From The Straits Times    |


Look for a hotel or homestay near a park, by a river or any lovely spot that inspires you to start or end each day – or every other day – with a walk or run. Or choose a hotel equipped with a good gym.

Wake up 30 minutes earlier for a morning workout, which peps up any traveller for an active day ahead.

Some hotels have running or trail maps. In rural northern Vietnam, I picked up a homespun map at my inn and went on a 5km trail that entwined light outdoor exercise and a fun mini-expedition – gleaming rice fields, villages and rings of mountains all added to the sensation that I was leaving time and routine behind.



The hotel room is good enough for a set of exercises that make use of your body weight. Some basics are squats, lunges, push-ups, planks and burpees. Also do stretches.

Google “hotel room workouts” for exercises galore on websites such as Nerd FitnessBuilt Lean and Choose from workouts of varying intensity, duration and style.

Light resistance bands made of rubber are perfect for a workout anywhere; they take up almost no space in the suitcase.


Image: Nike

Download apps such as the free Nike+ Training Club, which is loaded with more than 100 workouts. The app comes with audio and visual guidance from experts.

Free travel fitness apps recommended by Men’s Fitness, Travel + Leisure and other publications include The Johnson & Johnson Official 7-Minute Workout, My Fitness Pal and Spotify, which has a playlist for running.

Or do ad-hoc searches for workouts on YouTube. Once, ahead of my trip, a pilates instructor modified exercises for me to try inside the hotel room. Using my iPhone, she took video clips of me exercising in the studio, with audio of her instructions. I tried some of these pilates movements in the hotel room and found the experience fun and familiar, and also mentally refreshing.



It is ideal to explore a destination on foot, which immerses a traveller in the locale and offers a free workout to boot. On a recent wintry trip to Japan, an ardent gym-going friend strolled for hours in scenic places, including the lush Arashiyama bamboo forest in Kyoto.

Walk instead of relying on coaches or subways to deliver you door to door.

The more athletic set can sign up for run-and-sightsee tours to discover cities, for example, running along the Seine in Paris (, or Nordic power-walking in Helsinki (

Cold climates do not stop travellers from exploring. Frosty or mild temperatures make walks a little more effortless. Just dress right: warmly and in layers. Cover the head if needed.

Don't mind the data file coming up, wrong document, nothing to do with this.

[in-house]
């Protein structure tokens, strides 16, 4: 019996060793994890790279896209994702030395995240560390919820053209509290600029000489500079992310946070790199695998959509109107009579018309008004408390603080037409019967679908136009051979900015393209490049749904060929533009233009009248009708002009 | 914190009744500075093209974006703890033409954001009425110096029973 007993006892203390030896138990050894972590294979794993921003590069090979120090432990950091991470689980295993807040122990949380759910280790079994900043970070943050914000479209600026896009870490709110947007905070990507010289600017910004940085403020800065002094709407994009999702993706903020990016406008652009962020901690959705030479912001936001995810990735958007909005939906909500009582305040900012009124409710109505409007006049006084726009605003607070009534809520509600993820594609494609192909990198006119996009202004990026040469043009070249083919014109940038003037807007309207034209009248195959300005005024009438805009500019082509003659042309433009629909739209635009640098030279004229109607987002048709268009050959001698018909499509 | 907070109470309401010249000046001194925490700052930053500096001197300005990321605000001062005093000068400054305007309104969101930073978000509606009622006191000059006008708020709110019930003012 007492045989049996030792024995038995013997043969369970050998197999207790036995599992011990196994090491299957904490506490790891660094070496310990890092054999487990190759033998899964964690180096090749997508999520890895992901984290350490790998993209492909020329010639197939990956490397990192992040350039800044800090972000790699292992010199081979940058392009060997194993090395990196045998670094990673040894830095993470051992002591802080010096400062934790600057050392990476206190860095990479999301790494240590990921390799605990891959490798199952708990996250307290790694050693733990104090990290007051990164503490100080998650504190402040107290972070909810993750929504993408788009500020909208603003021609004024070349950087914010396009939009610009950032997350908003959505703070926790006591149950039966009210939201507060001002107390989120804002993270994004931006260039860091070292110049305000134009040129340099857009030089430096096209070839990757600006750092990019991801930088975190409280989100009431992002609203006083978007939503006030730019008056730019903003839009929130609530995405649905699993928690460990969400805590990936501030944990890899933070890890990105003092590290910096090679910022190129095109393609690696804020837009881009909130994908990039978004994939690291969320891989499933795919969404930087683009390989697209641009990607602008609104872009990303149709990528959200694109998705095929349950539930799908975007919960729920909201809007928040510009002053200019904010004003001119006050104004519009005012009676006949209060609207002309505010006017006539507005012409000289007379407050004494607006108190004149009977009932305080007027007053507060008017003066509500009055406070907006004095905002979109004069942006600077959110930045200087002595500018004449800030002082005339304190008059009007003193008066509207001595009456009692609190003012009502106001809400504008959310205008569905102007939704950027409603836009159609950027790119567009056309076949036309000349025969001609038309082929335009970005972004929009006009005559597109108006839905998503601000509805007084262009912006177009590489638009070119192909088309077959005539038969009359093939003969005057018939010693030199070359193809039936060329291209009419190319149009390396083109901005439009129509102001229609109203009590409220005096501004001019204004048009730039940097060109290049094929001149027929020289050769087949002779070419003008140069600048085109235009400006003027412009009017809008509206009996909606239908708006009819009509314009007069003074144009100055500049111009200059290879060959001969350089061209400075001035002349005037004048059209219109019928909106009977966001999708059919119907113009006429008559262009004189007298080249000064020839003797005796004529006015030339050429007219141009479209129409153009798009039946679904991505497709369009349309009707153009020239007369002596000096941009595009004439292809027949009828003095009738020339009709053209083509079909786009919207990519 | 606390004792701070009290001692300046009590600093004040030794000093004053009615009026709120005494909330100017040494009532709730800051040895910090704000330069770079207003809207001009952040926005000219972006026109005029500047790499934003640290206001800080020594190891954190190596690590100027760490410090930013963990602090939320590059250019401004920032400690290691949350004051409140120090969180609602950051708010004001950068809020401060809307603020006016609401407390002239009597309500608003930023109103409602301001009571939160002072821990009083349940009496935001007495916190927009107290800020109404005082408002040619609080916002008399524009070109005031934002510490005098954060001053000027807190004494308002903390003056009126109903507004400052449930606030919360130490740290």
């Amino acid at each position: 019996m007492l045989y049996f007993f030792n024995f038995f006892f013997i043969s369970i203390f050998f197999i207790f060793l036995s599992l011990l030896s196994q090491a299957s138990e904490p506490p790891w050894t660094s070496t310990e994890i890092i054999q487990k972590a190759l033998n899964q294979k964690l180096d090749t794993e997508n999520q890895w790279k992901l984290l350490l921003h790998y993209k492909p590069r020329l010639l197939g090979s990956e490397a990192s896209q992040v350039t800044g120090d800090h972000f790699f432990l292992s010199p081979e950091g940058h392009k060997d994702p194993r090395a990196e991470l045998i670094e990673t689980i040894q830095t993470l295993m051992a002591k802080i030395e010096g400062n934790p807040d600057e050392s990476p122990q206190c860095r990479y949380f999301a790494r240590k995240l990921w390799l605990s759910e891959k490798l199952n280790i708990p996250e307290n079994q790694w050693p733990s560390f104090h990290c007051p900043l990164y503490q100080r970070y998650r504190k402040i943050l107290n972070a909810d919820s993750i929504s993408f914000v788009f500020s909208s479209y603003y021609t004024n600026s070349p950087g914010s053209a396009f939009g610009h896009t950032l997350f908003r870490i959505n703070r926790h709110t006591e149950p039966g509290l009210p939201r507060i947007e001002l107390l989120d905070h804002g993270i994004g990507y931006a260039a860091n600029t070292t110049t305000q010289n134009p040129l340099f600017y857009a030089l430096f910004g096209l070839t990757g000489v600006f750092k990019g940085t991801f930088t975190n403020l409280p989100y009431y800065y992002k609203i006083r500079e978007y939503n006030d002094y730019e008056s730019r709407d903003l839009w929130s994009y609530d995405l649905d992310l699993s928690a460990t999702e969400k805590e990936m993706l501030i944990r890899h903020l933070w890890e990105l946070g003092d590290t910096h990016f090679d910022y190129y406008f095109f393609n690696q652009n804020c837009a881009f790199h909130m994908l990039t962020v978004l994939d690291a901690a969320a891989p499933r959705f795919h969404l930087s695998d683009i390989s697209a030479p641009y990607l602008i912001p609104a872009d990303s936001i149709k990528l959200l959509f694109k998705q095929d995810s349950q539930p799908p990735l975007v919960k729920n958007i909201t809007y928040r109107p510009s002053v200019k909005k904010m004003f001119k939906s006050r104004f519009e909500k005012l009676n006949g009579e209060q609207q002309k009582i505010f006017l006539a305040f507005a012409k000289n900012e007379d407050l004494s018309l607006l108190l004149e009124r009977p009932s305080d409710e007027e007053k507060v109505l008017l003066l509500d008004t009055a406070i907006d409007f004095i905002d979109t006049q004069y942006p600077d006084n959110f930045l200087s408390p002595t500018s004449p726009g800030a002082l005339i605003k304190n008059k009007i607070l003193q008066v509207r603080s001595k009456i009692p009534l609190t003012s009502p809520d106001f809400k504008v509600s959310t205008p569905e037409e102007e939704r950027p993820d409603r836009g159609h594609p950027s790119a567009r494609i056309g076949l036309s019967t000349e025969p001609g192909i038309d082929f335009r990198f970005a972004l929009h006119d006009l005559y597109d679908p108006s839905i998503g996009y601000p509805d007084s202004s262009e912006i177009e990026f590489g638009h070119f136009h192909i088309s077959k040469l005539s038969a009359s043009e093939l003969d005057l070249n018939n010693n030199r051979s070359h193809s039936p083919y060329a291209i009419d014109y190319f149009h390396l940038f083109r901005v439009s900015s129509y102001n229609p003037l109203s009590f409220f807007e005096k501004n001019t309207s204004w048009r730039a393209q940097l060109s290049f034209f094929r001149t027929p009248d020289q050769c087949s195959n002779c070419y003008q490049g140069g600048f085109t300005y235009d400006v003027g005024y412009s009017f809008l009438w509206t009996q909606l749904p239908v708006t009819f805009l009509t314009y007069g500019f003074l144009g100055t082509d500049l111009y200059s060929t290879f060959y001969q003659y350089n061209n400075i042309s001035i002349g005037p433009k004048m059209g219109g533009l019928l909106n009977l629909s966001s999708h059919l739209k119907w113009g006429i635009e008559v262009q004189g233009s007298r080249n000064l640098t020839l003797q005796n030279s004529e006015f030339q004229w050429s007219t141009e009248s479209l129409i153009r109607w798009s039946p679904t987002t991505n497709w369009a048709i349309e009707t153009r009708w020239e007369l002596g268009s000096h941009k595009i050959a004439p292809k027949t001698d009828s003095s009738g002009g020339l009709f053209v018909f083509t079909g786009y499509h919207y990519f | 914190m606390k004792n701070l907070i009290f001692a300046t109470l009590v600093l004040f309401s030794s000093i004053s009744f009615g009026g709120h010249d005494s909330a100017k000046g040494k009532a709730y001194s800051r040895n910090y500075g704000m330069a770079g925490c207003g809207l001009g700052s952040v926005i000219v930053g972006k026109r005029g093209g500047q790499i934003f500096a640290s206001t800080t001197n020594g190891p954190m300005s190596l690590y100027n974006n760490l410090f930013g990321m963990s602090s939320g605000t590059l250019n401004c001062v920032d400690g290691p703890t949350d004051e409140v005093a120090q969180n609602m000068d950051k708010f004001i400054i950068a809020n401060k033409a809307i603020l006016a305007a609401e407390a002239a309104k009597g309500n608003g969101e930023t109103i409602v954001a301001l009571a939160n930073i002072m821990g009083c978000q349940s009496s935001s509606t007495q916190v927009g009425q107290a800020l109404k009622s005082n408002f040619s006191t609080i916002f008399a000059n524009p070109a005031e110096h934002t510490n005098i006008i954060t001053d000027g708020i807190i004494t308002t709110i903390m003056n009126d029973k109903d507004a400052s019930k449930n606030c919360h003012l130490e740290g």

Pack a good pair of sneakers, or perhaps motivate yourself to walk more by buying a new pair of athletic shoes. Ideally, get a pair of stylish, lightweight, sporty shoes that are versatile enough for a concert, city jaunt and a soft trek. Try brands such as Nike, Reebok and Puma.

Some fashionable sneakers such as those from Superga and Axel Arigato are sturdy and have luxe touches, such as embossed leather. They can be paired with jeans, athleisure wear and even skirts. When in doubt, start with an all-black pair.


An activity tracker from brands such as Jawbone and Fitbit can count the number of steps taken each day. Target 10,000 steps a day.

I loved my Jawbone tracker that I wore on my wrist during a walking gourmet tour of Provence, where I walked up to 12 km a day, passing muscat vineyards, Benedictine monasteries and the Rhone Valley. The tiny tracker also estimated my hours of sleep, offered workout tips, and cheered me on with notes of encouragement.

Alternatively, keep an exercise log.



Why not do it all with an active holiday? The options are endless: Cycling along canals in Netherlands, or two-wheeling it along Australian coasts. Walking in Tuscany, or following in the footsteps of Japanese haiku poet Matsuo Basho, which I relished. Or aim high by climbing Kinabalu, the Himalayan foothills or Kilimanjaro.

Otherwise, simply insert one or two active components in each itinerary. This can be anything from a two-hour kayak excursion in Sri Lanka to a day hike in national parks. Canada, celebrating its 150th birthday, has waived entrance fees for all its national parks this year.



To maximise the benefits of exercising, eat well and smartly. Anticipating a big dinner? Have a lighter lunch that day or the next. For snacks, how about local fruits or anything healthy, delicious and homegrown?

A food diary gets the traveller to track the day’s food intake, besides capturing the culinary memories of each destination.

I only indulge in sundowners when I travel. It’s fun to relax with other wanderers over drinks, especially on a cruise to a remote place like the Komodo islands of Indonesia or the Galapagos in Ecuador, when there is less to do in the evening. But go easy on the alcohol, and aim for a limit, perhaps one or two drinks.


Stay hydrated. On trips, I carry one or two 500-ml soft, lightweight bottles. I never have to detour for a drink, unless it’s time to linger in a cafe. When empty, the bottles squeeze flat into my bag.


Do a pre-trip push of strength training (for example, weight machines, resistance bands, body-weight exercises (such as squats) and cardiovascular workouts (for instance, brisk walking, cycling and aerobics classes). Fitness energises the traveller.

Then continue to stay fit after the journey. Ultimately, fitness is a lifestyle, at home or anywhere on the planet.

This story was originally published in The Straits Times